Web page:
Heroes and Relationships

I saw Iron Man 3 with my wife and kids opening weekend; I really enjoyed the film. It was a great look at the Tony Stark character, adding some interesting facets to the Tony Stark/Pepper Potts relationship. Which got me to thinking: Why do superheroes have such a hard time with relationships?

Take the Tony Stark character for example. The Iron Man film franchise begins with Tony Stark chasing skirts the way my dog chases squirrels, yet when confronted with the possibility of a real relationship with Pepper Potts, he becomes Chicken Man instead of Iron Man. In Iron Man 3, after having finally acknowledged his feelings for the super-efficient Ms. Potts, he nearly drives Potts away again with his neurotic obsessive-compulsive attempts to protect her. The whole Potts/Stark relationship is played to great comedic effect by Robert Downey Jr. and Gwennyth Paltrow, and while it does make the Stark character more human, it’s almost a cliché.

The superhero world is filled with characters that have an easier time handling alien invasions than feelings. How many years did it take for Superman to marry Lois Lane? Thirty? Daredevil had one failed relationship after another. How about Ollie Queen/Green Arrow? He was a complete disaster with relationships; however, at least his character was aware of it. Batman and Cat Woman? Great star crossed lovers potential, but ultimately, neither one of them can commit. Wonder Woman? Nothing comes to mind. Cyclops and Jean Grey? In the hands of Chris Claremont, their relationship became a tragic love story of which Shakespeare would have been proud.

There was one notable exception to the superhero relationship paradigm: Peter Parker and Mary Jane Watson. I always thought it was great that the nerdy hero got the supermodel girl and survived the walk up to the altar. It opened up a whole world of potential for the characters, and readers got to see them grow up and grow together. Then Marvel went and had their Brand New Day story arc, and the Peter/Mary Jane relationship is no more. (I still disagree with that decision, Mr. Quesada. Just saying.) Some new and interesting things were done with Spider Man and the rest of the support characters, but it’s like the second season of Star Trek, The Next Generation: it just isn’t quite right.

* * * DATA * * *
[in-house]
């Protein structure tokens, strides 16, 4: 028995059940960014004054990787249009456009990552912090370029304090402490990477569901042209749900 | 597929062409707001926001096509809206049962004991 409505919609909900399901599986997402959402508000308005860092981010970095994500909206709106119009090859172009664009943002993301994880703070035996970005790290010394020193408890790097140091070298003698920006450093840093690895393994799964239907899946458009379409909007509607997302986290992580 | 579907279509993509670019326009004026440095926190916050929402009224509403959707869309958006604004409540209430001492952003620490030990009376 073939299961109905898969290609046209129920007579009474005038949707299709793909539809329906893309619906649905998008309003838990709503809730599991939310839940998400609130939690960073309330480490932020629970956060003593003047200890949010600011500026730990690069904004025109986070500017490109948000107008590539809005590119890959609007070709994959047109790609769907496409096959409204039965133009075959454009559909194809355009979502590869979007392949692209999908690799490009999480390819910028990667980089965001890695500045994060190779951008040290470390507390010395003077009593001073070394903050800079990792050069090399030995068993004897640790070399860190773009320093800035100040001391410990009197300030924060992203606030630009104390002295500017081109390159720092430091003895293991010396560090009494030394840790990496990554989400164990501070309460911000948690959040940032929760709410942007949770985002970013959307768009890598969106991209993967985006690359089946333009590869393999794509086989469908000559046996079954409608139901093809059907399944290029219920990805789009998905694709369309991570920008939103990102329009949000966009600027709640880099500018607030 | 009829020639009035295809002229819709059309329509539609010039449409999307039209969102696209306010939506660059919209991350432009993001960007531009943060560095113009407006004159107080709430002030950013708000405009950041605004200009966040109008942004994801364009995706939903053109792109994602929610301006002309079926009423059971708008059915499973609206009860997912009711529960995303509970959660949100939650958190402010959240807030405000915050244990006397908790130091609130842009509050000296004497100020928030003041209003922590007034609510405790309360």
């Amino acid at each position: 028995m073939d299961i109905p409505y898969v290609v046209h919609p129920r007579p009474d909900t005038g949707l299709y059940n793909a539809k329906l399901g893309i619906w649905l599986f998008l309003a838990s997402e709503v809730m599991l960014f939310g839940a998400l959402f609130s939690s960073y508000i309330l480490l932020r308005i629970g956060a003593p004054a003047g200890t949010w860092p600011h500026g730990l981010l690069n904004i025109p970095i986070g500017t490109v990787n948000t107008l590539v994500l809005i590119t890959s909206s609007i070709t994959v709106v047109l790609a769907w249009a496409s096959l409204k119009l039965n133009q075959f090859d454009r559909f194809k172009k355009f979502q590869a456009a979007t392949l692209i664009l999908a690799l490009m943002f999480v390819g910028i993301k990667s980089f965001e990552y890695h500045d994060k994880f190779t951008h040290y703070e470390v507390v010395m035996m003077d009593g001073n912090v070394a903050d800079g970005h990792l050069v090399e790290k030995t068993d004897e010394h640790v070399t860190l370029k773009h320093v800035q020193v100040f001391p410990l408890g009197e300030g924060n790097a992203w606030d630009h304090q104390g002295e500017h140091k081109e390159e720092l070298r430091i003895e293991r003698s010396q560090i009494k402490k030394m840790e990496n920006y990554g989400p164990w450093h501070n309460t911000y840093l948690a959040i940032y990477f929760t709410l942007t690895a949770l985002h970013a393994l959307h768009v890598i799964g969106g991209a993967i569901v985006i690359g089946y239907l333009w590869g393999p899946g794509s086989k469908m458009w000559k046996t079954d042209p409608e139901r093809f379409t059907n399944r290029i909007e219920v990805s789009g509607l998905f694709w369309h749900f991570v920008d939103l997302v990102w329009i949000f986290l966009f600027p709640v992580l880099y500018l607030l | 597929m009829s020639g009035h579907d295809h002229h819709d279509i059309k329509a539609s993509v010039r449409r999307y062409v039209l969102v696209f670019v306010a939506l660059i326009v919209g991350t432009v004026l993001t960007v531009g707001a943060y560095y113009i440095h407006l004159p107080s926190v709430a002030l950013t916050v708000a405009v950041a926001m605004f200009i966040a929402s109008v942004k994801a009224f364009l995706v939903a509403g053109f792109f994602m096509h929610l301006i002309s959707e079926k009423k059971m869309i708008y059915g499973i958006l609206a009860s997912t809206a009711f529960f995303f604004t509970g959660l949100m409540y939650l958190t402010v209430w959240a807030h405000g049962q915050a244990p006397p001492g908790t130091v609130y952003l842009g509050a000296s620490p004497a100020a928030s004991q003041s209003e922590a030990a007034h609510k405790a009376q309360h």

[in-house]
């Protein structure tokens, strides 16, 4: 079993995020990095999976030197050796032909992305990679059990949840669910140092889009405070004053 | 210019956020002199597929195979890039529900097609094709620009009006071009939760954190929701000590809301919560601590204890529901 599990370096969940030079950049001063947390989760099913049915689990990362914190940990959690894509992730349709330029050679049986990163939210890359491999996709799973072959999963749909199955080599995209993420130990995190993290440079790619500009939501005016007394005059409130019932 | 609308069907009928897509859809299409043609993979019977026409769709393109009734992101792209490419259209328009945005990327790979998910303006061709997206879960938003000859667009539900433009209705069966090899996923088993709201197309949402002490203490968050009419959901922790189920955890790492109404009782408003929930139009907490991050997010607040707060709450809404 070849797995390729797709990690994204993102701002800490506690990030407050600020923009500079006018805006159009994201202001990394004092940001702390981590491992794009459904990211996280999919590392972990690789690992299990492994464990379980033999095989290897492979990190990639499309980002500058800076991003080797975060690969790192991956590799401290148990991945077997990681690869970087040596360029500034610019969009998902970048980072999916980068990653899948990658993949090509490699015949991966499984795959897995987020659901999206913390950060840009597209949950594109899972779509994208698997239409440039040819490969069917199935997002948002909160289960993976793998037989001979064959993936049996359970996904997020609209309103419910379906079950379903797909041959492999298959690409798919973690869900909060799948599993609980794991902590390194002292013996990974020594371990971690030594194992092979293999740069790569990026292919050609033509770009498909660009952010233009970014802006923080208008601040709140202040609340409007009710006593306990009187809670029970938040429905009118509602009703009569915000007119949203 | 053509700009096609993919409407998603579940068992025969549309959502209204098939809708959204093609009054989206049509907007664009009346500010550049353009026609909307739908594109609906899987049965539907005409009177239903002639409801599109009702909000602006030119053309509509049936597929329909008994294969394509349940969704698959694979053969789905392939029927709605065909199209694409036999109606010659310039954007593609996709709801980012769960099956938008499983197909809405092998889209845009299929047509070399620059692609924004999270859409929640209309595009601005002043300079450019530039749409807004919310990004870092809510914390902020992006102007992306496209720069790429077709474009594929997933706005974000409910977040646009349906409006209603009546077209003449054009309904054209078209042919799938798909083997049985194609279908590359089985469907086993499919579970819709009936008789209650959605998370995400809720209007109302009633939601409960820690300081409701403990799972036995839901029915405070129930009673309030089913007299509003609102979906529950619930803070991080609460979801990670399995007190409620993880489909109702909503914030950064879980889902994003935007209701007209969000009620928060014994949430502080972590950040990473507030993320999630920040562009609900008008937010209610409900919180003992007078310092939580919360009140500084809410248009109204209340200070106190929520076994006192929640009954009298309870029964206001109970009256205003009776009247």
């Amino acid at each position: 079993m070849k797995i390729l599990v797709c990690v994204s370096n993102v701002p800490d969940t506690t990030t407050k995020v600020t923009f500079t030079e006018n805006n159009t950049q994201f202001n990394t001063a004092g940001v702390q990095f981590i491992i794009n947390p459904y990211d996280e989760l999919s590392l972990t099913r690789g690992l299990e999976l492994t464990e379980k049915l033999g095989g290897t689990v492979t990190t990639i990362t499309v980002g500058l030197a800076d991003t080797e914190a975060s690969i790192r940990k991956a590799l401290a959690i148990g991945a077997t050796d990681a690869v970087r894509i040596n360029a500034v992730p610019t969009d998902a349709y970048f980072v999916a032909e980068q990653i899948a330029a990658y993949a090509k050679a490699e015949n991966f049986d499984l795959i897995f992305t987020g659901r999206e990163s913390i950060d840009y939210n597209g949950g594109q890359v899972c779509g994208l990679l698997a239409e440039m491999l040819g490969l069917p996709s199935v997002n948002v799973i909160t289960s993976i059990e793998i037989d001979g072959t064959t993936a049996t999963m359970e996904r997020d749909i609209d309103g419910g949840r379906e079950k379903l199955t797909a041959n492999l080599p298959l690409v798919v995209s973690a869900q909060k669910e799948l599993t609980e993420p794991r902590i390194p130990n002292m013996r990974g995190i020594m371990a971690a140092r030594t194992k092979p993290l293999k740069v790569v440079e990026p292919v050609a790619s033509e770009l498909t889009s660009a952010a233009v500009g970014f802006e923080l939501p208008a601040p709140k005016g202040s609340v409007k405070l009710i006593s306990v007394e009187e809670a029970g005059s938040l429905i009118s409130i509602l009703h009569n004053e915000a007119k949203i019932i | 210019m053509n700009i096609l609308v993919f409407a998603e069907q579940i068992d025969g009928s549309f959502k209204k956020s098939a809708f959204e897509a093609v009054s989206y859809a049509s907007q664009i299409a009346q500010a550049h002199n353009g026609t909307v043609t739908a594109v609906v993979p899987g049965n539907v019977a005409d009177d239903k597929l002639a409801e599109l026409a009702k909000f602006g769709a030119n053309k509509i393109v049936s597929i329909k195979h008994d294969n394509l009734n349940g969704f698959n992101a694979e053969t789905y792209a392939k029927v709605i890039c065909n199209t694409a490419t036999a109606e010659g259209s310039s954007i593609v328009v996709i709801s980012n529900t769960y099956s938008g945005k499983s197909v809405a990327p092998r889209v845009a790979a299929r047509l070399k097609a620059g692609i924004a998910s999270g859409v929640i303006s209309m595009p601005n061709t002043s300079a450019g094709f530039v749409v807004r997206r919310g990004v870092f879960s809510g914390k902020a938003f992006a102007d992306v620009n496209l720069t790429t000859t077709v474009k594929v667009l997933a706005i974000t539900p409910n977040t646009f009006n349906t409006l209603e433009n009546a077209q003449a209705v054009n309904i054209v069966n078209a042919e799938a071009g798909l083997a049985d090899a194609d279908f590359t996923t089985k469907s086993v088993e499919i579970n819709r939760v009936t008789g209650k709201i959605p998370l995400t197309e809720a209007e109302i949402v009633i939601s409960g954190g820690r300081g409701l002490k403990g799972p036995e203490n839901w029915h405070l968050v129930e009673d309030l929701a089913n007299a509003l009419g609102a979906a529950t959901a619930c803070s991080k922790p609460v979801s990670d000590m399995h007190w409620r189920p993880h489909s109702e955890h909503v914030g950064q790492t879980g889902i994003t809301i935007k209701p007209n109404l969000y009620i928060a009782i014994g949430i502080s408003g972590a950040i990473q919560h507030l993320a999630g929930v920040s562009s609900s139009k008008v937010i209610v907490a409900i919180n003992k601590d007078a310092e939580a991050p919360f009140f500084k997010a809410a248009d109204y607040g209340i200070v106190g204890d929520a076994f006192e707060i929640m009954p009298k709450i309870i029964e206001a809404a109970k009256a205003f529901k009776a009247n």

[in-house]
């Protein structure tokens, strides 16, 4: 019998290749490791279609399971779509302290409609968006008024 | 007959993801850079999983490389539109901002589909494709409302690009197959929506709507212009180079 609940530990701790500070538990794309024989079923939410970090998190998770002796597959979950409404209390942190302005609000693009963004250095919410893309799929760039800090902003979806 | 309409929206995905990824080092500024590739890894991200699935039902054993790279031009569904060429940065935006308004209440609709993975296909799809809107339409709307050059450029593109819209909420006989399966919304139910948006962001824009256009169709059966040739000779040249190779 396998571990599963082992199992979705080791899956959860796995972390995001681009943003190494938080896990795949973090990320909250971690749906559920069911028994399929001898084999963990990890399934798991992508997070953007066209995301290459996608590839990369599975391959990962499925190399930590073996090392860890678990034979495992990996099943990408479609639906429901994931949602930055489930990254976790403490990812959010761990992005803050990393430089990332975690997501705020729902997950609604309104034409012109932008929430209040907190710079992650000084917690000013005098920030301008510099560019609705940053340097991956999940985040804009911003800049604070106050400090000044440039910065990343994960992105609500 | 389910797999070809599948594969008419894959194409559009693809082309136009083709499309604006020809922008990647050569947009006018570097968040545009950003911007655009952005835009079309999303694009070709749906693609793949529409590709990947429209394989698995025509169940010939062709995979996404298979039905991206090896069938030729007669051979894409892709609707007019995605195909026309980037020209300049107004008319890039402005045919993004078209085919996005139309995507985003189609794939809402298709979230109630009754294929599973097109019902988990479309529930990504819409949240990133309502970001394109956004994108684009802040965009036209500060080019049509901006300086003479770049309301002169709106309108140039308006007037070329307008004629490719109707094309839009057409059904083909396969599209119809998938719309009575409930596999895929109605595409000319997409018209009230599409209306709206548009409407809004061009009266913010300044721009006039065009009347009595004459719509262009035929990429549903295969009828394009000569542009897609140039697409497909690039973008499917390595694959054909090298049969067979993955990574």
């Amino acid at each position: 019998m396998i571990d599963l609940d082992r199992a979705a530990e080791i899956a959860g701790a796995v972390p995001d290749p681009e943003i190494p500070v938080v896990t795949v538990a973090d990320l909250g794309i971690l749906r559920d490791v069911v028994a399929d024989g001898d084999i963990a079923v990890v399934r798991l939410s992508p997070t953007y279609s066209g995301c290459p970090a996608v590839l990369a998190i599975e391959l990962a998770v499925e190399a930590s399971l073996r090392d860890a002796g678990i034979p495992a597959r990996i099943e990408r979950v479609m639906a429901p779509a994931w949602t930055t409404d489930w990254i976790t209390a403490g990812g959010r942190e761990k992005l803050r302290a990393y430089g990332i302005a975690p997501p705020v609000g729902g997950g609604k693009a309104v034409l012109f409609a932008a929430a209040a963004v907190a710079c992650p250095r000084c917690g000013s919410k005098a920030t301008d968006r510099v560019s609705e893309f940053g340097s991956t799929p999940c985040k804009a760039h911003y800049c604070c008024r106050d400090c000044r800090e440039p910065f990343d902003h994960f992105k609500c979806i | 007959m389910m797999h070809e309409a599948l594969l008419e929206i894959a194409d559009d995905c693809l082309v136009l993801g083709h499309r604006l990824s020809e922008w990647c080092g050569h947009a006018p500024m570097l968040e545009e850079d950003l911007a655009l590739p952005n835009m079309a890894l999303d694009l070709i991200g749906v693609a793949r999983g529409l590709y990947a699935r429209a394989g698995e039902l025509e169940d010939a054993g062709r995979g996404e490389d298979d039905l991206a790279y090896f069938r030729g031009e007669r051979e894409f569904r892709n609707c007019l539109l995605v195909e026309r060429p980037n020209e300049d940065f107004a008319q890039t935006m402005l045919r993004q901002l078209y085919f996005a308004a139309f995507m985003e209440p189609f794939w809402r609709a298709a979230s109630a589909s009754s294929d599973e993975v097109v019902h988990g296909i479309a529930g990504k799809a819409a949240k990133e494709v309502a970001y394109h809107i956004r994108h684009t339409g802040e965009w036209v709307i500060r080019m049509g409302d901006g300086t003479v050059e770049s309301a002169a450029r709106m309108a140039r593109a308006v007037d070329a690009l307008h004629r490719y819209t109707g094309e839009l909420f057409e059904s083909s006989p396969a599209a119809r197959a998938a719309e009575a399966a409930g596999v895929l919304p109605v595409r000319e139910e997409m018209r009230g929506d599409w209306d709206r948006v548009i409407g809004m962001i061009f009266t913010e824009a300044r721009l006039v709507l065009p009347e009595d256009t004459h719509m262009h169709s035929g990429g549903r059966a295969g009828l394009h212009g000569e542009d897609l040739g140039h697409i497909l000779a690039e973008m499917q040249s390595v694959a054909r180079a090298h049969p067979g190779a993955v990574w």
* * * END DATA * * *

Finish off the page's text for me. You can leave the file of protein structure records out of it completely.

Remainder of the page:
I suppose no permanent ties on the relationship front make it easier for the writers to provide variety while maintaining story arc consistency. Writers can add all kinds of almost-but-not-quite relationships to keep things interesting, too. Consider this, though: it takes the same level of commitment to maintain a relationship that it does to have great power and use it responsibly. The character traits that drive commitment to an ideal or to a relationship are not diametrically opposed; in fact, I see them as being very much intertwined. Perhaps in the future we can see more of the mask and cape crowd in successful relationships that can be explored in a positive way.


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